• About Me

    Houston-based writer, journalist, and content producer Hunter Atkins has won many accolades for his work.


    Recent Publication Efforts:


    Atkins has been a writer for almost a decade, contributing to magazines such as National Geographic, the Wall Street Journal, the New York Times, Forbes, Newsday, Men's Journal, and Popular Science. He has covered various domestic issues, including racial injustice and gun violence, school shootings, urban poverty, and diversity in college sports coaching. He has covered fashion and hospitality and highlighted celebrities and industry executives. Internationally, he has covered themes such as the pandemic in South Africa and the running of the bulls in Pamplona, Spain.


    His sports business reporting for the Houston Chronicle is well-known. For that journal, he penned almost a thousand pieces. 2017 and 2019 Astros World Series, several Rockets playoff series, the Amateur Athletic Union (AAU) Junior Olympics, the Bass Master Championship, six Chevron Houston Marathons, and Super Bowl LI were among the subjects addressed.


    His writing has been published in "The Best American Sports Writing 2018" and "The Best American Sports Writing 2019." He was awarded second place in the 2018 Texas APME sportswriter of the year competition. Atkins has also sold the film rights to "The Coast Guard's $1 Billion Drug Battle," featured in Men's Journal in August 2016.


    Before enrolling in college, Atkins's first journalism job was a summer internship at the Chicago Sun-Times. Throughout college, he completed a summer internship at Newsday.


    After graduating from college, Hunter Atkins spent almost four years as a sports reporter for the New York Times. For a portion of that period, he also freelanced for ESPN Magazine, Forbes, and other New York City-area newspapers. From 2016 until 2020, he worked as a sports reporter for the Houston Chronicle. Nowadays, he is a freelancer.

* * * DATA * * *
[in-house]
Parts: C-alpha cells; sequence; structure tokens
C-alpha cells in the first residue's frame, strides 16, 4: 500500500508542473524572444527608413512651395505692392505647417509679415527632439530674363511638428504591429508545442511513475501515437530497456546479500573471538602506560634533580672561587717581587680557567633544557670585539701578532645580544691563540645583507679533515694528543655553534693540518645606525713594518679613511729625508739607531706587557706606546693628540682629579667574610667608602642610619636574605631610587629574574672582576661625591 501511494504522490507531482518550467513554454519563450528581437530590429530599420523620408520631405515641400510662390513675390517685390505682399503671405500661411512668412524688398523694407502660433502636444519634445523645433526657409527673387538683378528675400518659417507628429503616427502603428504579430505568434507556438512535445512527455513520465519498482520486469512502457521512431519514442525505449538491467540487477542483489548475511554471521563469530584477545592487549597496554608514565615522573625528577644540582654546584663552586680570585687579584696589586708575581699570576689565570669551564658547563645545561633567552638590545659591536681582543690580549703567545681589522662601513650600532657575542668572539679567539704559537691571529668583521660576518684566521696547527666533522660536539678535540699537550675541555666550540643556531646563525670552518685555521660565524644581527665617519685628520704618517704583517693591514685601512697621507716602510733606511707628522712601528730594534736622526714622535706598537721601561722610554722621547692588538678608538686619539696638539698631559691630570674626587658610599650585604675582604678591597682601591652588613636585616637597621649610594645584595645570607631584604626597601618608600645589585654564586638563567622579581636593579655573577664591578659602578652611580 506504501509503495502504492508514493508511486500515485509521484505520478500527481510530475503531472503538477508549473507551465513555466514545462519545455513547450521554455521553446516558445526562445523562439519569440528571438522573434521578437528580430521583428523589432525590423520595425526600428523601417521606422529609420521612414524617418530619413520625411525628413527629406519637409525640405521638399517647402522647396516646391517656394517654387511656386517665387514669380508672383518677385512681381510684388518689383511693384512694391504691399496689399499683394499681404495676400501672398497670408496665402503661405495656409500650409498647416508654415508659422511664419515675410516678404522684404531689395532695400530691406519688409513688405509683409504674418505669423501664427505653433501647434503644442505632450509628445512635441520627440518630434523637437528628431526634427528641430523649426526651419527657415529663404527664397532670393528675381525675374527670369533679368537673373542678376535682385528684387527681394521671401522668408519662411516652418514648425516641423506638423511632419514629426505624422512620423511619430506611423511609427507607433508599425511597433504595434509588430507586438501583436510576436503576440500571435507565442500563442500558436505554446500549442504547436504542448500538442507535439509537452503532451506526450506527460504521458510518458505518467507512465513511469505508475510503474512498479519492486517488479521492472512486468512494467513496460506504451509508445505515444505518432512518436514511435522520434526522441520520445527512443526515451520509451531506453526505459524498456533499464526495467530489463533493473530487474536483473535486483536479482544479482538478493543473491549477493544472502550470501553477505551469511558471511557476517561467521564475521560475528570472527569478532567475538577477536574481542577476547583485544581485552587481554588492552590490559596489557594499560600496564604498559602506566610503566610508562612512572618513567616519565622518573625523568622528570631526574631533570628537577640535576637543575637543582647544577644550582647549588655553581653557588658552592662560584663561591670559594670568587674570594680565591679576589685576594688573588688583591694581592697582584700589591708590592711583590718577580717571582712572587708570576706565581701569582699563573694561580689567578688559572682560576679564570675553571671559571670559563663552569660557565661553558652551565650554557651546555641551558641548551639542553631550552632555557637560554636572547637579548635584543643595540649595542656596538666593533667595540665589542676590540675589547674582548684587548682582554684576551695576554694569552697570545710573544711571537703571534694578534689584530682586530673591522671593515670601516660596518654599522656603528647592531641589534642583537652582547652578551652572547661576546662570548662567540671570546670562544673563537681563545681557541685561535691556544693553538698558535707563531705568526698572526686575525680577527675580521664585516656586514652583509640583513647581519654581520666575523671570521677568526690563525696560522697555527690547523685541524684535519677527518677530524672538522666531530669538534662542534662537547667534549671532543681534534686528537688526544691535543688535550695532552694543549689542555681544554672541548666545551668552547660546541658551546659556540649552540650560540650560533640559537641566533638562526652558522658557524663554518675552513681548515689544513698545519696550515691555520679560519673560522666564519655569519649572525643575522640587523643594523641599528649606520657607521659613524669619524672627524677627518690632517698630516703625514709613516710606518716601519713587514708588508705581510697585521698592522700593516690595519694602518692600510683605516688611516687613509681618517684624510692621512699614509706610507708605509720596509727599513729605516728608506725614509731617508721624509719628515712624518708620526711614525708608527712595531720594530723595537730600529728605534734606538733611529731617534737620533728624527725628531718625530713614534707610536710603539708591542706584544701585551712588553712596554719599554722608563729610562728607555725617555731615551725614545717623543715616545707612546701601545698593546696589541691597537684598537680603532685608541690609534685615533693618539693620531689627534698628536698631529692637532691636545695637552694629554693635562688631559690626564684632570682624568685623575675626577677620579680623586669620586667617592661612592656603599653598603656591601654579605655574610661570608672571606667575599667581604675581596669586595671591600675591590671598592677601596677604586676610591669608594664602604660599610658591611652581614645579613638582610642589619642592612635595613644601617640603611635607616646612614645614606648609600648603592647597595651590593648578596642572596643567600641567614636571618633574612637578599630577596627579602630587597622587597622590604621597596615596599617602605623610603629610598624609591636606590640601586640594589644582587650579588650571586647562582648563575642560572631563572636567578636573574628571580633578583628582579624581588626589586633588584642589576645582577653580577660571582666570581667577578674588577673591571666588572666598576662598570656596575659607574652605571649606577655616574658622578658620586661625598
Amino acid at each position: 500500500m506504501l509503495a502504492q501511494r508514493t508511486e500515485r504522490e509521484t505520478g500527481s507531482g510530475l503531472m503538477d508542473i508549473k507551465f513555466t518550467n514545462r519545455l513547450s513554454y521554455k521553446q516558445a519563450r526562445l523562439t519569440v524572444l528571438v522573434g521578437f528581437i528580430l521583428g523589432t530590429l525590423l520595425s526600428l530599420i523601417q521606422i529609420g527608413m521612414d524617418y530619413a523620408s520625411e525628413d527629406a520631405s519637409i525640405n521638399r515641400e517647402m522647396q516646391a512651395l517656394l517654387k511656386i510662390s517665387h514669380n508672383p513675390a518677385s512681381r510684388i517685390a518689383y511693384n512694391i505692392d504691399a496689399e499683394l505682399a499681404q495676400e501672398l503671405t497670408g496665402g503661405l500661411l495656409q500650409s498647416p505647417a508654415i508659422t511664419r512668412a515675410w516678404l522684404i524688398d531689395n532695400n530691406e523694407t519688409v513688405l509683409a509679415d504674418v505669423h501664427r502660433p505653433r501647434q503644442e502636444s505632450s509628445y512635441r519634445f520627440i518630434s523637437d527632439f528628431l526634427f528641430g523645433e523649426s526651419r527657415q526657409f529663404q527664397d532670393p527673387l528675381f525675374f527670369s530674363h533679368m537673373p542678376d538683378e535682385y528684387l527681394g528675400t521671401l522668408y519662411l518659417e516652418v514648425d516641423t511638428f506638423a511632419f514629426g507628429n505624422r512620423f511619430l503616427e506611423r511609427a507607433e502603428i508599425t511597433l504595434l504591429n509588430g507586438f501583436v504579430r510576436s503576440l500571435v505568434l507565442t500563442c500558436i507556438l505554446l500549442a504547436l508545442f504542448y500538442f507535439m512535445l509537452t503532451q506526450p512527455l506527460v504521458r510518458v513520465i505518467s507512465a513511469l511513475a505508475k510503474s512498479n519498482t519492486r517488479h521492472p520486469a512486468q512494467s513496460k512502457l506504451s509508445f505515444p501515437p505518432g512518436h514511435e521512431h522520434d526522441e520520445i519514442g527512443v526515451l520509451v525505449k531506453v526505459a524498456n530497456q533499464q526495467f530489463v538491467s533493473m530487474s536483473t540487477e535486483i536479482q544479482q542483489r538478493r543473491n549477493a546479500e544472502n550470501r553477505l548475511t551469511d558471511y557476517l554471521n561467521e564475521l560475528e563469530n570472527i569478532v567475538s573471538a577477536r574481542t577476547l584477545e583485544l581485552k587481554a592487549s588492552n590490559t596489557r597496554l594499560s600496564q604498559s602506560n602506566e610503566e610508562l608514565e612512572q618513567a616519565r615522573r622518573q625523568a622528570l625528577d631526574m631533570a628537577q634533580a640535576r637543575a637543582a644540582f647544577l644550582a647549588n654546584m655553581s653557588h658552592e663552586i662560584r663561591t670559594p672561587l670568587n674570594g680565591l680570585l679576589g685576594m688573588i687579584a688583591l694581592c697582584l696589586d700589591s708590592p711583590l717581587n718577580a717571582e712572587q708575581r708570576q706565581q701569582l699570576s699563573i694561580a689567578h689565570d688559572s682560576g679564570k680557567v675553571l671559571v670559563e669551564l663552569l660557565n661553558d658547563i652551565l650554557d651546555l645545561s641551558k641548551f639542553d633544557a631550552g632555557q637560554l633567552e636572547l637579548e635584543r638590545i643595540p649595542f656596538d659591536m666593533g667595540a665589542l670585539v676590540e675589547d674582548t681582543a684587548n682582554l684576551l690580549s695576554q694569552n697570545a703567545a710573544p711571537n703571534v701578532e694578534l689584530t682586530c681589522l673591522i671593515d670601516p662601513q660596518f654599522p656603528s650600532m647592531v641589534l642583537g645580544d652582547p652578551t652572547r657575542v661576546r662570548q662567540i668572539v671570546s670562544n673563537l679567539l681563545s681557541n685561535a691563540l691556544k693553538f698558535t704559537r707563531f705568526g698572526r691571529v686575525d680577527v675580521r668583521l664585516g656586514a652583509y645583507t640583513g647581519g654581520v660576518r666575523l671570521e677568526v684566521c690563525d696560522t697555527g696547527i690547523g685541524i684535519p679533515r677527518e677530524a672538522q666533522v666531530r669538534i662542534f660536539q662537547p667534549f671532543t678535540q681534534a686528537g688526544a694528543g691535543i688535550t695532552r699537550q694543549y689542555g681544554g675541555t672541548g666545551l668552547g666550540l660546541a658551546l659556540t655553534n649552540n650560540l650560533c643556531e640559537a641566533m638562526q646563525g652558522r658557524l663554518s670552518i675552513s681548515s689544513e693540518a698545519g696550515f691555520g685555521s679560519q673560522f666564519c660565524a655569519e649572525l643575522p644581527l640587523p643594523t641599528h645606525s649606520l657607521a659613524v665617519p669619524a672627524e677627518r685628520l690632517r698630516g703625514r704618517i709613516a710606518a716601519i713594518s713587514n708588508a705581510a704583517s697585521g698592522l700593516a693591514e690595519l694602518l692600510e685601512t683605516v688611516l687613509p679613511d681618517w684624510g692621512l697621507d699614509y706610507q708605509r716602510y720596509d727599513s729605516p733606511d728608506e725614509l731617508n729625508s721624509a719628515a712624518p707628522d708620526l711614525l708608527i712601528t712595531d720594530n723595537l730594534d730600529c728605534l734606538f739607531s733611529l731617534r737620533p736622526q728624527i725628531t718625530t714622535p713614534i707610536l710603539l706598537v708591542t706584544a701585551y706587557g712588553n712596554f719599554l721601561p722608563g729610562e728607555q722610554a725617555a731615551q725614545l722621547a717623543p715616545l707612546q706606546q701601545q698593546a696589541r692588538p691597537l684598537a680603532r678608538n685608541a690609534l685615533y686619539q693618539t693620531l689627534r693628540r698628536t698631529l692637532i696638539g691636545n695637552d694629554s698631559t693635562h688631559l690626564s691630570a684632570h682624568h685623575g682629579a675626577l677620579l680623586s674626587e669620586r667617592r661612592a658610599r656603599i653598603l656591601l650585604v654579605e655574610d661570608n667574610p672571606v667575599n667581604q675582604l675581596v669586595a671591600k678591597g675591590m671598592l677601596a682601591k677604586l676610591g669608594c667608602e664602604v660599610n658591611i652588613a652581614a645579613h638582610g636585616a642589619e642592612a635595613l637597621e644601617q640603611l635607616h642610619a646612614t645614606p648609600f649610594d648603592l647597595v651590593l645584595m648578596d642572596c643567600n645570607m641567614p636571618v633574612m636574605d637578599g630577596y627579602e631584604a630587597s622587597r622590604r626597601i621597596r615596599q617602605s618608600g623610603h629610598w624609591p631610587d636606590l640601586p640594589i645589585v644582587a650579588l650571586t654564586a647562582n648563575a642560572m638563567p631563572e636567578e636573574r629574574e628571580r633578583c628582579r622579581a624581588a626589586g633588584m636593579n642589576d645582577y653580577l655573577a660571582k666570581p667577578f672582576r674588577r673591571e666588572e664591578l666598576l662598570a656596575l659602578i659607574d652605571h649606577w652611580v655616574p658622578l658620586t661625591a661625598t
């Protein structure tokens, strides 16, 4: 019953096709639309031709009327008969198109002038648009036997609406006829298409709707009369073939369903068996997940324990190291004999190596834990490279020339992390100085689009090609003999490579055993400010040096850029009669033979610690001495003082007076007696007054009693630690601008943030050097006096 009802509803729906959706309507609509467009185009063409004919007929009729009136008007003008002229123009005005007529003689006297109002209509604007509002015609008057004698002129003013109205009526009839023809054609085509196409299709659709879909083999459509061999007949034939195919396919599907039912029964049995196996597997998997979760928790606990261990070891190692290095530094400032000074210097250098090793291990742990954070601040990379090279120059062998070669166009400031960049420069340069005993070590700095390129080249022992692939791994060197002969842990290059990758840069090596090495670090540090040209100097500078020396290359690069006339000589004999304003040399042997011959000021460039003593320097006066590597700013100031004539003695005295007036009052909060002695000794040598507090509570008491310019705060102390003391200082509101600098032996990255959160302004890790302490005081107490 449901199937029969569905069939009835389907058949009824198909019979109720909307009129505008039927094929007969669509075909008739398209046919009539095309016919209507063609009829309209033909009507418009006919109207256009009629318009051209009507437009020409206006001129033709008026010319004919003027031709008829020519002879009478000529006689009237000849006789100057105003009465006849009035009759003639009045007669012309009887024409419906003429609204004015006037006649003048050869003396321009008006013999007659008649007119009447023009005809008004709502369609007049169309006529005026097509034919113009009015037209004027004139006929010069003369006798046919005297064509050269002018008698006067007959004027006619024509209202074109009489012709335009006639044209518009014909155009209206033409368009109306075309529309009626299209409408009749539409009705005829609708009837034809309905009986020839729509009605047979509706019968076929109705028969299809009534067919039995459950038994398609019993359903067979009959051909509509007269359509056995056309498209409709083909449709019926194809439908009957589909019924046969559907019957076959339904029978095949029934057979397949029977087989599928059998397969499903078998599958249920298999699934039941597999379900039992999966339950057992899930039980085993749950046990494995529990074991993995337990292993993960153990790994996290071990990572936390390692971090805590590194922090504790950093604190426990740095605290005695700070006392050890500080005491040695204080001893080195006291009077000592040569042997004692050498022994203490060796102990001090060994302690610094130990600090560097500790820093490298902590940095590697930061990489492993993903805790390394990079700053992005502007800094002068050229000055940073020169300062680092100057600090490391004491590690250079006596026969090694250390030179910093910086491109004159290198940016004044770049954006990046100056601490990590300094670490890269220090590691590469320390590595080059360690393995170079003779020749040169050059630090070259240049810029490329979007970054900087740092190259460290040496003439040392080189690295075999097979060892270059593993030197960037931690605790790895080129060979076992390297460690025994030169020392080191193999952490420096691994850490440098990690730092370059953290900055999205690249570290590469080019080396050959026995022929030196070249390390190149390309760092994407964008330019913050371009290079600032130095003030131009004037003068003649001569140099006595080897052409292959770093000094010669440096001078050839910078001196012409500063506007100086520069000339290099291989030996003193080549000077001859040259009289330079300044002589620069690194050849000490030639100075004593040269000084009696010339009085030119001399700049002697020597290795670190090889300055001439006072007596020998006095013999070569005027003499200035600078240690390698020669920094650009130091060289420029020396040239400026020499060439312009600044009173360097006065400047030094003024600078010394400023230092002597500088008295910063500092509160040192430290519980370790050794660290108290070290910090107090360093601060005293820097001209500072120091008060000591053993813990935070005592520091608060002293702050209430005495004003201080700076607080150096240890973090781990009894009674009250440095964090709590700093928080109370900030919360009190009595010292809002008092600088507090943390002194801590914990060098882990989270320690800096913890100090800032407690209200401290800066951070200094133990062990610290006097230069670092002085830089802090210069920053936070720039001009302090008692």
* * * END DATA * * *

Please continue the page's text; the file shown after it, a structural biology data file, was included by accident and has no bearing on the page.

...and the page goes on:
Crucial Skills:


    With his profession as a journalist, Atkins exhibits several abilities. He might utilize his powers in a variety of sectors and jobs. They consist of the following:


    • The capacity to foster partnerships.
    • Strong written communication and narrative abilities
    • Journalism talents
    • Crisis management Branding
    • Capacity to observe due dates
    • Team management
    • Non-profit management
    • Capability to improvise when required
    • Content development



    Atkins is enthusiastic about travel and adventure. As a young adult, he worked as a journalist in South Africa for many months. Other international encounters include:


    • A tour of Italy's Accademia Gallery
    • Spain's running with the bulls
    • Participating in Formula One races in London
    • In France, searching the catacombs
    • Involving dunes in Nicaragua
    • In the waterways surrounding Thailand
    • Canoeing in the Mekong Delta in Vietnam
    • Cambodian forest ruins are being explored.
    • Going on safari in Tanzania


    Atkins has many interests, including recreational baseball. He is also interested in regenerative agriculture. "Cookie" is a miniature long-haired dachshund that he fosters.


    Early Years:


    Atkins was born to Robert Atkins and Elizabeth Hayt in New York City. Hayt was a fashion writer for Vogue magazine and an art historian at the Museum of Modern Art (MOMA). Atkins was a well-known litigator with a reputation for excellence. Atkins has no siblings.


    Hunter Atkins attended the Upper East Side elite secondary school Trevor Day School. He participated in theatrical performances and varsity athletics and edited the school newspaper at Trevor. His SAT score was 2140, and he passed the AP Physics examination.


    At age 16, he began his studies at Brown University. Then, he applied to Northwestern University's Medill School of Journalism, one of the best journalism institutions in the country, and was admitted. There, he reached the dean's list ten times and pursued journalism projects, such as following a paraplegic student for a week and spending the winter with destitute crack addicts on Chicago's streets. He was also one of just ten students chosen for the journalism school's study abroad program. 2011 saw his graduation summa cum laude with a 3.92 GPA.

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